2. I’m a supporter of Optometry Australia and the principles behind it, and always want to support it however I can;

3. I love the idea of putting on a show and having some fun! I gained an appreciation of Sophie’s skill in writing a catchy pop-tune that was not only an ‘ear worm’ but had lyrics with meaning, and on a more practical level I learned how to record tracks on a web-based multi-track recorder (I’ve only ever recorded using real-life studio equipment or, before that, magnetic tapes to record songs!). Seeing the finished product reminded me that optometrists are not all just scientists but that we do also have a breadth of human abilities in our profession.

From a personal perspective, I’ve had my own practice in Newcastle NSW for just over 20 years now, but it’s time for a change and so I have plans to move to the next phase of my career, which will be offering locum optometry services around NSW & Australia.

For some optoms in some parts of Australia, I know things are tough right now, but as a nation we’ve come through tougher periods than this and come out the other side”


Rachael Kwok from Victoria (21 August 2020)

“My name’s Rachael, I work as an optometrist in Melbourne.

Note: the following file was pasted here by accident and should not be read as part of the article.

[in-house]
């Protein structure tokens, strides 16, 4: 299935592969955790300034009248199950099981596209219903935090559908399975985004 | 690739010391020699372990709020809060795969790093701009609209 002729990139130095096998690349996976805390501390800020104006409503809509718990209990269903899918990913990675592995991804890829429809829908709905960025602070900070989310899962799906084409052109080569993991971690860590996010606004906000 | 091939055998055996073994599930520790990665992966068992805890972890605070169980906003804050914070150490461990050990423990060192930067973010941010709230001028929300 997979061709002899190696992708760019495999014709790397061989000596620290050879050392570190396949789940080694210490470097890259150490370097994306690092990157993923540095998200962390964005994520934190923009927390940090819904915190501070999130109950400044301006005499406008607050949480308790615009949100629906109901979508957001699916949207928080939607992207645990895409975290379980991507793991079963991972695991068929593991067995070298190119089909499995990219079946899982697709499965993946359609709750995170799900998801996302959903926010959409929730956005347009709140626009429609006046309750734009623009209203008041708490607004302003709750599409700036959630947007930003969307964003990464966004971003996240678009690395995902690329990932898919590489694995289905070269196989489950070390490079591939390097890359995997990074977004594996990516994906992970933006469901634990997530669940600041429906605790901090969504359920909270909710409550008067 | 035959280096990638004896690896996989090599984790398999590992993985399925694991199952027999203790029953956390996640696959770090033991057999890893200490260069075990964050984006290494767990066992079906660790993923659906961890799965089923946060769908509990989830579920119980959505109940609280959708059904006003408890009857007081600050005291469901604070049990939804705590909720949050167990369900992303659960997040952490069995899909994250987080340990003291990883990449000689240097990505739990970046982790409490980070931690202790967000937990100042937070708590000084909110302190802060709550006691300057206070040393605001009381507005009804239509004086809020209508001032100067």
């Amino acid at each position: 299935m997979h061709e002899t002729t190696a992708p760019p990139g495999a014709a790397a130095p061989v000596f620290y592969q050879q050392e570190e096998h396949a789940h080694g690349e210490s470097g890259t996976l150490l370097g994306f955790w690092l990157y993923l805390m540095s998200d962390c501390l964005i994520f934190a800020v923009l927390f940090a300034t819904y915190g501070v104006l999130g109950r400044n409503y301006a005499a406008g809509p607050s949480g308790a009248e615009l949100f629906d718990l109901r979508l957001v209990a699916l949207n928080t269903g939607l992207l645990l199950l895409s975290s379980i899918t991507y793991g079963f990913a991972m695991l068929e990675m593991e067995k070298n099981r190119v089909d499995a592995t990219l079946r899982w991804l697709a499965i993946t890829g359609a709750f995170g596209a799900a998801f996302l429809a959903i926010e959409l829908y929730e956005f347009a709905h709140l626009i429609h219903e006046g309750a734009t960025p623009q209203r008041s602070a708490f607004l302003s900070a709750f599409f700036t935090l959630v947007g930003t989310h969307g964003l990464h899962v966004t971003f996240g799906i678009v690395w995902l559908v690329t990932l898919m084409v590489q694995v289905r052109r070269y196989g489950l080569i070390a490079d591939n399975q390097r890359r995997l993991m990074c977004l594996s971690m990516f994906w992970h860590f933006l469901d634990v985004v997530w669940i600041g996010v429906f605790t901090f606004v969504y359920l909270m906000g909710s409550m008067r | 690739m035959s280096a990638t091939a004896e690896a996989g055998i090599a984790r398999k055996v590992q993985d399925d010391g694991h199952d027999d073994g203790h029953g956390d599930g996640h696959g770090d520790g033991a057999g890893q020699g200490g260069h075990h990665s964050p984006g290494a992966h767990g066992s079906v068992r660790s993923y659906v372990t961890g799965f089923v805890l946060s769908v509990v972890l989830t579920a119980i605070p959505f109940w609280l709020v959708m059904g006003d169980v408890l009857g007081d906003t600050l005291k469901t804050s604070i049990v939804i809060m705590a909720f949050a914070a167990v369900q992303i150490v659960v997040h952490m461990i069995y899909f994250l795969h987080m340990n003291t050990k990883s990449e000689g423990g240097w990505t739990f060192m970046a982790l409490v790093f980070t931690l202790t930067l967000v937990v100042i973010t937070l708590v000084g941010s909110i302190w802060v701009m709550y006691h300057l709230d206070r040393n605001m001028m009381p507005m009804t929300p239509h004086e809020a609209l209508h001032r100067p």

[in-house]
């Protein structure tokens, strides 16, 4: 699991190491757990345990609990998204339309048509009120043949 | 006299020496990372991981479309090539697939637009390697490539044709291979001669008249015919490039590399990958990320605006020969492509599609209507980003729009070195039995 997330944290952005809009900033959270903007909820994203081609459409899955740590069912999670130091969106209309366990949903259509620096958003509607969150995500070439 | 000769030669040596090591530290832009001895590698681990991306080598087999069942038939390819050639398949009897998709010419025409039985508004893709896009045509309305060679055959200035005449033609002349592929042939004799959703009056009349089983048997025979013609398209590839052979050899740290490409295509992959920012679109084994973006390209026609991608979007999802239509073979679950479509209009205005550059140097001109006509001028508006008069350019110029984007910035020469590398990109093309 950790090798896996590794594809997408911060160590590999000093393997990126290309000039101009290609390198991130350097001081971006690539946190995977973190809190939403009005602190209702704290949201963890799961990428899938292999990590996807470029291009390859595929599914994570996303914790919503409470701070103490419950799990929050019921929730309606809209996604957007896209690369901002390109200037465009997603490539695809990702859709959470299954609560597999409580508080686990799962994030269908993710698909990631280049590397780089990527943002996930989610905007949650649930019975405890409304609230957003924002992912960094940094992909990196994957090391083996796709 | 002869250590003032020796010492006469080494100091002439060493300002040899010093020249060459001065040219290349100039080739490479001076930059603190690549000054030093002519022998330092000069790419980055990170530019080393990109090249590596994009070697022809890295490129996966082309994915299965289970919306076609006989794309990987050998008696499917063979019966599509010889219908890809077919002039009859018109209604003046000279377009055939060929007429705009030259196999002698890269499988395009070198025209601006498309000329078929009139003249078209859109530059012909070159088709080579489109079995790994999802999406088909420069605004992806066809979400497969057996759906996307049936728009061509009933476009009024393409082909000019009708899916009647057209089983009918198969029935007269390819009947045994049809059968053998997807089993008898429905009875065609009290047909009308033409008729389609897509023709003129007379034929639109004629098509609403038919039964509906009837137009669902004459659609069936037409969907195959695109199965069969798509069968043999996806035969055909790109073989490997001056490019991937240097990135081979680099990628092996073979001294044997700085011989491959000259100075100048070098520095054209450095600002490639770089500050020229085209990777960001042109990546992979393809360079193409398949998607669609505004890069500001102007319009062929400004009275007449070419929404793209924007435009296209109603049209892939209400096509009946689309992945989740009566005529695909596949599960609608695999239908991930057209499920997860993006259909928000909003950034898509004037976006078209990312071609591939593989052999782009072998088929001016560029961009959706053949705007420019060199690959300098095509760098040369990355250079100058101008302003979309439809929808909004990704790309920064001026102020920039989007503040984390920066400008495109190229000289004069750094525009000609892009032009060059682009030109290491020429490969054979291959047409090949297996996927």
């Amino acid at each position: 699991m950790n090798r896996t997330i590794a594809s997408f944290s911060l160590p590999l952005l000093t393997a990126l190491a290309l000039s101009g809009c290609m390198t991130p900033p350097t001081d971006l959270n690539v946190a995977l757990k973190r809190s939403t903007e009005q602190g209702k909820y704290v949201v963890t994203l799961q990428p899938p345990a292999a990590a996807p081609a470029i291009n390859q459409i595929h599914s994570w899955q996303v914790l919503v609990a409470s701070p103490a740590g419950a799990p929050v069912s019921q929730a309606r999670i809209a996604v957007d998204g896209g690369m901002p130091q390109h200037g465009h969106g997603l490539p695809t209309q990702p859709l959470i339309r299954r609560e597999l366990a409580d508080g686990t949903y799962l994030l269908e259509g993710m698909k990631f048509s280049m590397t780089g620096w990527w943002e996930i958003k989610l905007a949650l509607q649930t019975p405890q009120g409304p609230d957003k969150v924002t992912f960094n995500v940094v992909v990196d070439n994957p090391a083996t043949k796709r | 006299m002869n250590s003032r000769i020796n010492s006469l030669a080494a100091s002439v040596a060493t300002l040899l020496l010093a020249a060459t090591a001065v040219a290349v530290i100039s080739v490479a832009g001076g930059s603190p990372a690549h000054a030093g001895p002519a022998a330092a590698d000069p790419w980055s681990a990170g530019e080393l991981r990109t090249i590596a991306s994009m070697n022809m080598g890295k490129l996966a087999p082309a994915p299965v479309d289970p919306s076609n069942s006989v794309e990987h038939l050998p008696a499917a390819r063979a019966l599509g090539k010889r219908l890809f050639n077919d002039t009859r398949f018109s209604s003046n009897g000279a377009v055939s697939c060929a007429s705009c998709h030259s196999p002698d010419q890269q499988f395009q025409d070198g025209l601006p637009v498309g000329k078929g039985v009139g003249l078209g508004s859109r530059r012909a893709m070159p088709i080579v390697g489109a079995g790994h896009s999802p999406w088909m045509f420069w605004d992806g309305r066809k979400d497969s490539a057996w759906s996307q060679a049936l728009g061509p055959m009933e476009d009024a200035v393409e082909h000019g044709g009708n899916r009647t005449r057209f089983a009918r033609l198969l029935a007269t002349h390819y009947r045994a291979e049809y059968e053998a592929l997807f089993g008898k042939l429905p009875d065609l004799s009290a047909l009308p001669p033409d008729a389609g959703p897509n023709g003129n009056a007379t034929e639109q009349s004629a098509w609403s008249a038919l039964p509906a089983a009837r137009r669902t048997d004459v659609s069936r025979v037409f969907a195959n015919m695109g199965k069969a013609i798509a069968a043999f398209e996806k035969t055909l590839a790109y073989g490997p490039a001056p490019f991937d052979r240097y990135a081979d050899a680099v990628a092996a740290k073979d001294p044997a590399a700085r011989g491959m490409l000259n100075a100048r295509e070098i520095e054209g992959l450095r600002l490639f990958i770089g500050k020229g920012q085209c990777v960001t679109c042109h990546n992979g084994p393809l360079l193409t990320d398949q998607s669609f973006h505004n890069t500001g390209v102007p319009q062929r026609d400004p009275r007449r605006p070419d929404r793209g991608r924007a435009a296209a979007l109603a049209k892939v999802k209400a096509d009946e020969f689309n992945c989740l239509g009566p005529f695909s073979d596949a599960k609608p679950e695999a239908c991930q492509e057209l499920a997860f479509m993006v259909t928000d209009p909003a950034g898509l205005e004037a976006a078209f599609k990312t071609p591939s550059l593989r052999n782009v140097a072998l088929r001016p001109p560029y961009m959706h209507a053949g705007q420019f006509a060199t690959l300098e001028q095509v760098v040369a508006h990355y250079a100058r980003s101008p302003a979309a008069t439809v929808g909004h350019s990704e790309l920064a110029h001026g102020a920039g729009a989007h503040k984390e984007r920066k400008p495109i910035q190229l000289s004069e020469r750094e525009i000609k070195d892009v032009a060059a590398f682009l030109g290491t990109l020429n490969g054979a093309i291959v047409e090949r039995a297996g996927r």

I usually sing in an a cappella group in my spare time. I’ve really missed singing with other people, since rehearsals aren’t possible at the moment.

So I jumped at the chance to be involved in Sophie’s music project! It was awkward singing to a camera at first, but I ended up having a lot of fun.

I’ve picked up (and put down) many instruments over the years, I’m currently using my extra time at home to learn the guitar.

During this difficult time, all we can do is take things day by day, and find things to do that bring a little bit of joy. We’re all in this together!”


David West from Victoria (14 August 2020)

“Music helps calm the soul, and is uplifting; a great way of reducing stress, particularly at present.

Other professions seem to have orchestras and choirs, and it was about time we punched our weight – thanks to Sophie, there is now some momentum.

I have played the piano from the age of 6, started learning the cello a few years ago (because I want to join an orchestra) and have been in various choirs for over a decade.

At present, I am a member of a smaller (26 choristers) community choir, so am missing that every Tuesday night.

I’d like to think that when we can all meet together again, there was the possibility of forming a choir consisting of our colleagues, even staff and those related in any way to the profession.

Music is a unifying force.”